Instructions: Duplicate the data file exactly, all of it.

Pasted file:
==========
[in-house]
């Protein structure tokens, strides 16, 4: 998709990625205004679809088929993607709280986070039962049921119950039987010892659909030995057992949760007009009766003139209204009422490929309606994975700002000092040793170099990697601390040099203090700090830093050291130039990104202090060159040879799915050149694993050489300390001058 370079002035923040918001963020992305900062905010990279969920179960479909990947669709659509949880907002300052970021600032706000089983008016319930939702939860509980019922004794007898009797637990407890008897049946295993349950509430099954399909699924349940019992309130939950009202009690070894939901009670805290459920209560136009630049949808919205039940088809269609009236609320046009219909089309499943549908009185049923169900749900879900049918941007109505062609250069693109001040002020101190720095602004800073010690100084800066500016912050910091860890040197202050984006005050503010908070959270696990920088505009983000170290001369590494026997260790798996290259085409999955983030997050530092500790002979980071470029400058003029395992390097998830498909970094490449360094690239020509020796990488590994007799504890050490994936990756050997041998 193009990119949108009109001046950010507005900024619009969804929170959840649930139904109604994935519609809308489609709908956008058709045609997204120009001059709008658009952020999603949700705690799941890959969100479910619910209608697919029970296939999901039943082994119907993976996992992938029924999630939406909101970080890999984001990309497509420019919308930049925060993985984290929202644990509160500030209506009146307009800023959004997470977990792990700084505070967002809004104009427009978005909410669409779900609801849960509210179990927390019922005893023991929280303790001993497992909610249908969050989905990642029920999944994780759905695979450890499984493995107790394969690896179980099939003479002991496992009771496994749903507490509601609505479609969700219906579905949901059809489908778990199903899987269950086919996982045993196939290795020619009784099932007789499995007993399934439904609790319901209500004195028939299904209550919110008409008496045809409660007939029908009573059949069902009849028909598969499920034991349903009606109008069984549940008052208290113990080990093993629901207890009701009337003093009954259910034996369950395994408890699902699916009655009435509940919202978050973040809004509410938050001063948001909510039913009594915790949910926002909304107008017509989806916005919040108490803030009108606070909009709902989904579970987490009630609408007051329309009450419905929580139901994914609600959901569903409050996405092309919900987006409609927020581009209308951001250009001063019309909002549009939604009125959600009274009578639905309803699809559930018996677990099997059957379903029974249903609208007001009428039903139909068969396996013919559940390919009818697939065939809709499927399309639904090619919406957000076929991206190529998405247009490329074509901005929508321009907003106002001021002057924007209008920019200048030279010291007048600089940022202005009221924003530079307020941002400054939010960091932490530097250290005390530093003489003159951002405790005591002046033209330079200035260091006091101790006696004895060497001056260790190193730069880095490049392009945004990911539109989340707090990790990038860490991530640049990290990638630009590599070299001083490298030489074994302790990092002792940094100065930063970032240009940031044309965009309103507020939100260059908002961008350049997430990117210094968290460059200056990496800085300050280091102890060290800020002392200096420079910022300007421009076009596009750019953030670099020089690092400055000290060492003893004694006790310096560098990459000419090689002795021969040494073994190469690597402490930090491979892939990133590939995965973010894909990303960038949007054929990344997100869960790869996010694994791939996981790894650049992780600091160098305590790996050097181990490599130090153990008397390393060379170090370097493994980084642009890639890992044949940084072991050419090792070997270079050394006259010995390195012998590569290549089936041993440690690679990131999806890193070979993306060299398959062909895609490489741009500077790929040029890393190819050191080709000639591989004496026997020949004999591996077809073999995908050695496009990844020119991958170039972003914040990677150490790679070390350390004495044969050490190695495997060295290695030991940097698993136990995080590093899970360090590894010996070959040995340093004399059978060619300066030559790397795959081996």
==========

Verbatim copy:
[in-house]
């Protein structure tokens, strides 16, 4: 998709990625205004679809088929993607709280986070039962049921119950039987010892659909030995057992949760007009009766003139209204009422490929309606994975700002000092040793170099990697601390040099203090700090830093050291130039990104202090060159040879799915050149694993050489300390001058 370079002035923040918001963020992305900062905010990279969920179960479909990947669709659509949880907002300052970021600032706000089983008016319930939702939860509980019922004794007898009797637990407890008897049946295993349950509430099954399909699924349940019992309130939950009202009690070894939901009670805290459920209560136009630049949808919205039940088809269609009236609320046009219909089309499943549908009185049923169900749900879900049918941007109505062609250069693109001040002020101190720095602004800073010690100084800066500016912050910091860890040197202050984006005050503010908070959270696990920088505009983000170290001369590494026997260790798996290259085409999955983030997050530092500790002979980071470029400058003029395992390097998830498909970094490449360094690239020509020796990488590994007799504890050490994936990756050997041998 193009990119949108009109001046950010507005900024619009969804929170959840649930139904109604994935519609809308489609709908956008058709045609997204120009001059709008658009952020999603949700705690799941890959969100479910619910209608697919029970296939999901039943082994119907993976996992992938029924999630939406909101970080890999984001990309497509420019919308930049925060993985984290929202644990509160500030209506009146307009800023959004997470977990792990700084505070967002809004104009427009978005909410669409779900609801849960509210179990927390019922005893023991929280303790001993497992909610249908969050989905990642029920999944994780759905695979450890499984493995107790394969690896179980099939003479002991496992009771496994749903507490509601609505479609969700219906579905949901059809489908778990199903899987269950086919996982045993196939290795020619009784099932007789499995007993399934439904609790319901209500004195028939299904209550919110008409008496045809409660007939029908009573059949069902009849028909598969499920034991349903009606109008069984549940008052208290113990080990093993629901207890009701009337003093009954259910034996369950395994408890699902699916009655009435509940919202978050973040809004509410938050001063948001909510039913009594915790949910926002909304107008017509989806916005919040108490803030009108606070909009709902989904579970987490009630609408007051329309009450419905929580139901994914609600959901569903409050996405092309919900987006409609927020581009209308951001250009001063019309909002549009939604009125959600009274009578639905309803699809559930018996677990099997059957379903029974249903609208007001009428039903139909068969396996013919559940390919009818697939065939809709499927399309639904090619919406957000076929991206190529998405247009490329074509901005929508321009907003106002001021002057924007209008920019200048030279010291007048600089940022202005009221924003530079307020941002400054939010960091932490530097250290005390530093003489003159951002405790005591002046033209330079200035260091006091101790006696004895060497001056260790190193730069880095490049392009945004990911539109989340707090990790990038860490991530640049990290990638630009590599070299001083490298030489074994302790990092002792940094100065930063970032240009940031044309965009309103507020939100260059908002961008350049997430990117210094968290460059200056990496800085300050280091102890060290800020002392200096420079910022300007421009076009596009750019953030670099020089690092400055000290060492003893004694006790310096560098990459000419090689002795021969040494073994190469690597402490930090491979892939990133590939995965973010894909990303960038949007054929990344997100869960790869996010694994791939996981790894650049992780600091160098305590790996050097181990490599130090153990008397390393060379170090370097493994980084642009890639890992044949940084072991050419090792070997270079050394006259010995390195012998590569290549089936041993440690690679990131999806890193070979993306060299398959062909895609490489741009500077790929040029890393190819050191080709000639591989004496026997020949004999591996077809073999995908050695496009990844020119991958170039972003914040990677150490790679070390350390004495044969050490190695495997060295290695030991940097698993136990995080590093899970360090590894010996070959040995340093004399059978060619300066030559790397795959081996």